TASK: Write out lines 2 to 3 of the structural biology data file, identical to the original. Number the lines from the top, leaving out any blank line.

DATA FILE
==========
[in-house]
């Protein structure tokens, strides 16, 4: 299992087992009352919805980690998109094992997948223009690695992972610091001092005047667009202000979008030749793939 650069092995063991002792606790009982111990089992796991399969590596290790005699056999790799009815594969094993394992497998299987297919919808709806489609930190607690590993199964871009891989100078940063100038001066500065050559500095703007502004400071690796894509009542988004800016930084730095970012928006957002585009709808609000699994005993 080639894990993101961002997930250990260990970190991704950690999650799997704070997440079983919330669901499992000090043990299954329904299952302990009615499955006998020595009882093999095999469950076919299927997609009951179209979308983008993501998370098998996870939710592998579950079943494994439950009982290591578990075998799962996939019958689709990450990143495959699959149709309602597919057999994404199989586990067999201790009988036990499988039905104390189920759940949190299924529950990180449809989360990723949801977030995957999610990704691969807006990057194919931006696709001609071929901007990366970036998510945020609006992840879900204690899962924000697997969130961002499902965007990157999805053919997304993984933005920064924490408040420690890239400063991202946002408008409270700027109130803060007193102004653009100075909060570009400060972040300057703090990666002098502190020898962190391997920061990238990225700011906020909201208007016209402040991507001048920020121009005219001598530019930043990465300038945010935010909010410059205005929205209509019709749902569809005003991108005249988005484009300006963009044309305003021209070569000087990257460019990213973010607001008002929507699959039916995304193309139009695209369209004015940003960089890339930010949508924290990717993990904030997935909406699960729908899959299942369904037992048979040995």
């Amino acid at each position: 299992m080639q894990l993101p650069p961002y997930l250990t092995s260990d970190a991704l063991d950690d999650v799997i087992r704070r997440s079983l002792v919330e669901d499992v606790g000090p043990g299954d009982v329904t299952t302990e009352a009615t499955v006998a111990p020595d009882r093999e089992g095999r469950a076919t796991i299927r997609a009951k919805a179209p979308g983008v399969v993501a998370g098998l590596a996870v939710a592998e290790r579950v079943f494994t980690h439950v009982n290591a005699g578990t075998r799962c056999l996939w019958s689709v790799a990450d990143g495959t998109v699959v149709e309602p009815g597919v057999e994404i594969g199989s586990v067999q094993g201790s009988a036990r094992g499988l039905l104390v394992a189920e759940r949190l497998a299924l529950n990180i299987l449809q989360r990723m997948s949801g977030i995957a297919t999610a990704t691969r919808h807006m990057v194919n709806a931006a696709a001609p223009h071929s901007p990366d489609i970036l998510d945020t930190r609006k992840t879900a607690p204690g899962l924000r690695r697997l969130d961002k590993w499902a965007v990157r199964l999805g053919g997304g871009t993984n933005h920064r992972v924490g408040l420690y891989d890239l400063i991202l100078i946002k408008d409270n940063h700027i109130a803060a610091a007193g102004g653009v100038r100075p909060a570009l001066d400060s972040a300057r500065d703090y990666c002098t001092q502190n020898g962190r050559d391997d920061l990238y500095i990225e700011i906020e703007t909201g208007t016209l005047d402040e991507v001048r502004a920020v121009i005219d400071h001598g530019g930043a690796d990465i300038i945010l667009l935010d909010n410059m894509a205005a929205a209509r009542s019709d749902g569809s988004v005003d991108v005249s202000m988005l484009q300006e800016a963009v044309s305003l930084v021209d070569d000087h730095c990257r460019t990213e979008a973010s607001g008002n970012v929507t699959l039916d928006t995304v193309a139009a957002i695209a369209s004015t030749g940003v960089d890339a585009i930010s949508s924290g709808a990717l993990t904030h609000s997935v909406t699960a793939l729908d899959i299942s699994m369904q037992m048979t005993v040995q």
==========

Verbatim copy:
């Protein structure tokens, strides 16, 4: 299992087992009352919805980690998109094992997948223009690695992972610091001092005047667009202000979008030749793939 650069092995063991002792606790009982111990089992796991399969590596290790005699056999790799009815594969094993394992497998299987297919919808709806489609930190607690590993199964871009891989100078940063100038001066500065050559500095703007502004400071690796894509009542988004800016930084730095970012928006957002585009709808609000699994005993 080639894990993101961002997930250990260990970190991704950690999650799997704070997440079983919330669901499992000090043990299954329904299952302990009615499955006998020595009882093999095999469950076919299927997609009951179209979308983008993501998370098998996870939710592998579950079943494994439950009982290591578990075998799962996939019958689709990450990143495959699959149709309602597919057999994404199989586990067999201790009988036990499988039905104390189920759940949190299924529950990180449809989360990723949801977030995957999610990704691969807006990057194919931006696709001609071929901007990366970036998510945020609006992840879900204690899962924000697997969130961002499902965007990157999805053919997304993984933005920064924490408040420690890239400063991202946002408008409270700027109130803060007193102004653009100075909060570009400060972040300057703090990666002098502190020898962190391997920061990238990225700011906020909201208007016209402040991507001048920020121009005219001598530019930043990465300038945010935010909010410059205005929205209509019709749902569809005003991108005249988005484009300006963009044309305003021209070569000087990257460019990213973010607001008002929507699959039916995304193309139009695209369209004015940003960089890339930010949508924290990717993990904030997935909406699960729908899959299942369904037992048979040995």
């Amino acid at each position: 299992m080639q894990l993101p650069p961002y997930l250990t092995s260990d970190a991704l063991d950690d999650v799997i087992r704070r997440s079983l002792v919330e669901d499992v606790g000090p043990g299954d009982v329904t299952t302990e009352a009615t499955v006998a111990p020595d009882r093999e089992g095999r469950a076919t796991i299927r997609a009951k919805a179209p979308g983008v399969v993501a998370g098998l590596a996870v939710a592998e290790r579950v079943f494994t980690h439950v009982n290591a005699g578990t075998r799962c056999l996939w019958s689709v790799a990450d990143g495959t998109v699959v149709e309602p009815g597919v057999e994404i594969g199989s586990v067999q094993g201790s009988a036990r094992g499988l039905l104390v394992a189920e759940r949190l497998a299924l529950n990180i299987l449809q989360r990723m997948s949801g977030i995957a297919t999610a990704t691969r919808h807006m990057v194919n709806a931006a696709a001609p223009h071929s901007p990366d489609i970036l998510d945020t930190r609006k992840t879900a607690p204690g899962l924000r690695r697997l969130d961002k590993w499902a965007v990157r199964l999805g053919g997304g871009t993984n933005h920064r992972v924490g408040l420690y891989d890239l400063i991202l100078i946002k408008d409270n940063h700027i109130a803060a610091a007193g102004g653009v100038r100075p909060a570009l001066d400060s972040a300057r500065d703090y990666c002098t001092q502190n020898g962190r050559d391997d920061l990238y500095i990225e700011i906020e703007t909201g208007t016209l005047d402040e991507v001048r502004a920020v121009i005219d400071h001598g530019g930043a690796d990465i300038i945010l667009l935010d909010n410059m894509a205005a929205a209509r009542s019709d749902g569809s988004v005003d991108v005249s202000m988005l484009q300006e800016a963009v044309s305003l930084v021209d070569d000087h730095c990257r460019t990213e979008a973010s607001g008002n970012v929507t699959l039916d928006t995304v193309a139009a957002i695209a369209s004015t030749g940003v960089d890339a585009i930010s949508s924290g709808a990717l993990t904030h609000s997935v909406t699960a793939l729908d899959i299942s699994m369904q037992m048979t005993v040995q």